Skip to main content

EPRI Predicts the Energy Future

fortune-teller-thumb2542440 The Electric Power Research Institute, or EPRI, has updated a report that predicts what the energy mix will be in 2030 given the parameters set for carbon reduction by the energy bill passed by the House. Now, EPRI covers almost all electricity generators and favors none in particular, but its studies still answer to the interests of the electricity business. Since the goal here is to predict the optimum mix of energy sources needed to achieve a specific goal, you could easily decide to amp down some of EPRI’s proscriptions (say, less nuclear) and amp up others (say, more renwables). There is a game-like aspect to this. All that said, here’s the bottom line:

The U.S. needs to build 45 nuclear reactors and reduce power consumption by 8 percent by 2030 to meet greenhouse-gas emission reductions called for by Congress, a report funded by the electric industry says.

The Electric Power Research Institute, whose members produce and deliver more than 90 percent of U.S. power, issued the report today. It also calls building 100 million plug-in electric vehicles and retrofitting about 18 percent of U.S. coal-power plants to capture emissions.

So the nuclear element isn’t Lamar Alexander-like but neither is it unrealistic – and it also takes into account, also realistically, that anti-nuclear, anti-coal interests cannot fully eliminate them from the mix. However, Bloomberg’s Tina Seeley notes that these forecasts do not mirror those currently offered at DOE – at all:

[DOE’s] Energy Information Administration predicts 12,500 megawatts of new nuclear power by 2030. The EPRI report says 64,000 megawatts will be built.

The report also predicts 135,000 megawatts of new renewable electricity sources by 2030, accounting for 15 percent of U.S. generation. That is more than twice the government’s estimate of 60,000 megawatts in the same time period.

EPRI starts with EIA’s numbers, which are as definitive as any set could be. But of course, EIA’s numbers represents the government’s forecast now. These are always based on what’s known now – and that changes a lot over time, plus government doesn’t control most of the elements in play here. Neither does EPRI, but EPRI is several degrees of separation closer to the industry.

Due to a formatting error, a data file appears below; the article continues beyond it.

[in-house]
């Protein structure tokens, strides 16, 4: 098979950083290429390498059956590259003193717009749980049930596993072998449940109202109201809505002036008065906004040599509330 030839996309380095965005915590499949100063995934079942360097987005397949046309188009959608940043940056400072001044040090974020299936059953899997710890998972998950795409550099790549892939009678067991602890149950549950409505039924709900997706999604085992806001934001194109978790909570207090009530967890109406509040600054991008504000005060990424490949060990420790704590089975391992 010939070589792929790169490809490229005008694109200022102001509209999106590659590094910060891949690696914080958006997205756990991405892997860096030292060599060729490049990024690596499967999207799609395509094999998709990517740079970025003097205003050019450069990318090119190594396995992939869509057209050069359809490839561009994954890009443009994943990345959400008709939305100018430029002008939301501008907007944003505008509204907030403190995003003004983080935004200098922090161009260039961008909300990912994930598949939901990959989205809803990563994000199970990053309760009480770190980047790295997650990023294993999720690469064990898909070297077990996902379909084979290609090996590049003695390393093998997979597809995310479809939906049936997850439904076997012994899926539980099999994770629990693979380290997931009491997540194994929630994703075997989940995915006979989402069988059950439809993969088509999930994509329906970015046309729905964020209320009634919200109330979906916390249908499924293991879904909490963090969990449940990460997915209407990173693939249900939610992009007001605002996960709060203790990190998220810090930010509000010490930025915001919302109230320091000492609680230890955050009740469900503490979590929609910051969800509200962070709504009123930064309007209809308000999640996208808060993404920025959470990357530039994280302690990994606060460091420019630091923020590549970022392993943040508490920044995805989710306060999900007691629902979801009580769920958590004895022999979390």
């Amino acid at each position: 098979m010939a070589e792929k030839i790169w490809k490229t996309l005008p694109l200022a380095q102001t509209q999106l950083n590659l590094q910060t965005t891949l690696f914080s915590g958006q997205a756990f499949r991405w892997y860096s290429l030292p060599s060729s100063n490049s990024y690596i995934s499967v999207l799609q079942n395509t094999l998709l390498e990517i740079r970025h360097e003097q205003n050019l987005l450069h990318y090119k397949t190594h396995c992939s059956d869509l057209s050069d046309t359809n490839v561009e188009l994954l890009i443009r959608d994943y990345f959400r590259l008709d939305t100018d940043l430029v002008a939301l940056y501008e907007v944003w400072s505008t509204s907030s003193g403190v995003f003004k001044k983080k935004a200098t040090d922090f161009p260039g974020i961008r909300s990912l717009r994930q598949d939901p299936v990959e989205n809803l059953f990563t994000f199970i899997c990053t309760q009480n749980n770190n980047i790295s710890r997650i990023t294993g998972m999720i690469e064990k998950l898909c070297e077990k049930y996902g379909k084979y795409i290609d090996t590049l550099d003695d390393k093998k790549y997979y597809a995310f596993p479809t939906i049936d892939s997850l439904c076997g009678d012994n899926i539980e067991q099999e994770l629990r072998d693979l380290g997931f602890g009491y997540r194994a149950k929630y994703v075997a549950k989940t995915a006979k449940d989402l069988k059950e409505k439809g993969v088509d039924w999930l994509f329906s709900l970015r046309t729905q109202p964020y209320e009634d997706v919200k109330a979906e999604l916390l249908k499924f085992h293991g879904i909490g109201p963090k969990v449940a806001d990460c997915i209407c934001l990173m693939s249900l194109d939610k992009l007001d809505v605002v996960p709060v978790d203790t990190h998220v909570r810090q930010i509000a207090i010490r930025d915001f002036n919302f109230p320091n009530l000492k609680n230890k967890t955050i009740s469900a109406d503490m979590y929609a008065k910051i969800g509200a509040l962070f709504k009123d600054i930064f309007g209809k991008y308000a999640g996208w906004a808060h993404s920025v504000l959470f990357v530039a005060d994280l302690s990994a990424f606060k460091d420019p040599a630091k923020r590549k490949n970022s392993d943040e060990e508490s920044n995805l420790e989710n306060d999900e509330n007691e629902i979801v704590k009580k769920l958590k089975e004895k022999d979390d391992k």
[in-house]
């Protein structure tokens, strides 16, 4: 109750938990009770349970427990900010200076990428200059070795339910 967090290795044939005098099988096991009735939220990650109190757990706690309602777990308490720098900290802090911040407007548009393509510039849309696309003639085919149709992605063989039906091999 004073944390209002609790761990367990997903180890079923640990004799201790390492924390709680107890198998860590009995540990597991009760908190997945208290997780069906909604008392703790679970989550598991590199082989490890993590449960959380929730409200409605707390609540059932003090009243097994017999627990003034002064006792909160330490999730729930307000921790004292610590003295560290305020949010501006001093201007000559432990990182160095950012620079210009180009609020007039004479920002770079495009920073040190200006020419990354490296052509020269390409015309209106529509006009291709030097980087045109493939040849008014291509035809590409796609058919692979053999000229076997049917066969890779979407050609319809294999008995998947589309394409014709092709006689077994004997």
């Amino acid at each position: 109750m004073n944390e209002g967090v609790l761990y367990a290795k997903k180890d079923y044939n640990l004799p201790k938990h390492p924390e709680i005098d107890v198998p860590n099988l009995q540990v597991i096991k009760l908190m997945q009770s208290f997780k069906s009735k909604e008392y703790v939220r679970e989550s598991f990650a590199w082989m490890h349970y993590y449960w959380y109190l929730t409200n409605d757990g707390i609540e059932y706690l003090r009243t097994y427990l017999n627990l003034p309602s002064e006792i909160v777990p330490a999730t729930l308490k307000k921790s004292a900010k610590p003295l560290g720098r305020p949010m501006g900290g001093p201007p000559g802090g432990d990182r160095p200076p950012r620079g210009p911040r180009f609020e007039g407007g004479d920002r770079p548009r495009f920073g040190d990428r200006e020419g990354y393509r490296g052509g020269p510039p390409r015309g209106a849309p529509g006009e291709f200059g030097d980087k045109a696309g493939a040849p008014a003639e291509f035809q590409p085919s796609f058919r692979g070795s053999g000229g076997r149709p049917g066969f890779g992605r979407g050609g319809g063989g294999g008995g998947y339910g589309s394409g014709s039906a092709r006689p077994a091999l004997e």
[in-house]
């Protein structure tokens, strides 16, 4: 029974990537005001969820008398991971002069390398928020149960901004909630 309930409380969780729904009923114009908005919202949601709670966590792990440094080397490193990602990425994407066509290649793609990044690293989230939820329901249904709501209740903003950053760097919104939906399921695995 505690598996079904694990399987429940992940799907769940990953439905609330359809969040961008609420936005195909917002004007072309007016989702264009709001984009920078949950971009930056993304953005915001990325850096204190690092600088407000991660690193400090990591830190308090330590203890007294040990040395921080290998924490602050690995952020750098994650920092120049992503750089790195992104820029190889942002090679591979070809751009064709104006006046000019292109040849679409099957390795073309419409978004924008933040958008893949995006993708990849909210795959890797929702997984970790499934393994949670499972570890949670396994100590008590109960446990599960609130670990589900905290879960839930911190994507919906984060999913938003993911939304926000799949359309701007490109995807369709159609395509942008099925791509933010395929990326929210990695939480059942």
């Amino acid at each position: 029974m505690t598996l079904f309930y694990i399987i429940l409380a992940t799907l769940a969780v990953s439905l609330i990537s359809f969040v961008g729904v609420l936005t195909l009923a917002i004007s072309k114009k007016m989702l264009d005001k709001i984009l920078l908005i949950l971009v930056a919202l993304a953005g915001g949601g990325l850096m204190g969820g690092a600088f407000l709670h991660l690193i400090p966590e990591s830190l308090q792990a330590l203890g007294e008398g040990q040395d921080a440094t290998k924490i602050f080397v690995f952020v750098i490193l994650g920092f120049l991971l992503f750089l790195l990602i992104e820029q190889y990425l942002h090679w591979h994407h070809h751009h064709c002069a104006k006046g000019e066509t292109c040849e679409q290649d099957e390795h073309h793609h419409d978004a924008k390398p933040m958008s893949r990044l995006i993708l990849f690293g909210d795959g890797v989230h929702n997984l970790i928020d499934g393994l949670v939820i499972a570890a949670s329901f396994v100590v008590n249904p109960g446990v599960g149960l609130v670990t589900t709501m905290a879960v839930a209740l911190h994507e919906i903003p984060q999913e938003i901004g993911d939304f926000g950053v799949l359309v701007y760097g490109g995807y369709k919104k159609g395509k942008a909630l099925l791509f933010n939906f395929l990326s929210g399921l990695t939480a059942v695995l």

We’re not arguing for EPRI and against EIA, just making a distinction. And it’s likely EIA’s numbers that will receive most attention from Congress as the energy bills move closer to completion. But, at the very least, EPRI does show a talent for going in for the kill:

“The analysis confirms that while the cost of implementing major CO2 emissions reductions is significant, development and deployment of a full portfolio of technologies will reduce the cost to the U.S. economy by more than $1 trillion,” according to a summary of the report.

Well, okay, then.

Madame Olga wants a word with you – invites you into her tent – and looks into the crystal ball - but then a shadow crosses her face – and she tells you to leave – leave immediately – she follows you out - and scans the night sky for meteors.


Brian Mays said…
I'm a bit confused: EEI = Energy Information Administration?
David Bradish said…
EIA is what he meant.
Anonymous said…
You're comparing apples and oranges here. DOE's EIA uses models to forecast nuclear and other capacity additions, based on various scenarios. EPRI's Prism report gives ASSUMPTIONS, not PREDICTIONS, about the amount of nuclear that would be needed to meet the specified CO2 reduction goals. It's an important distinction.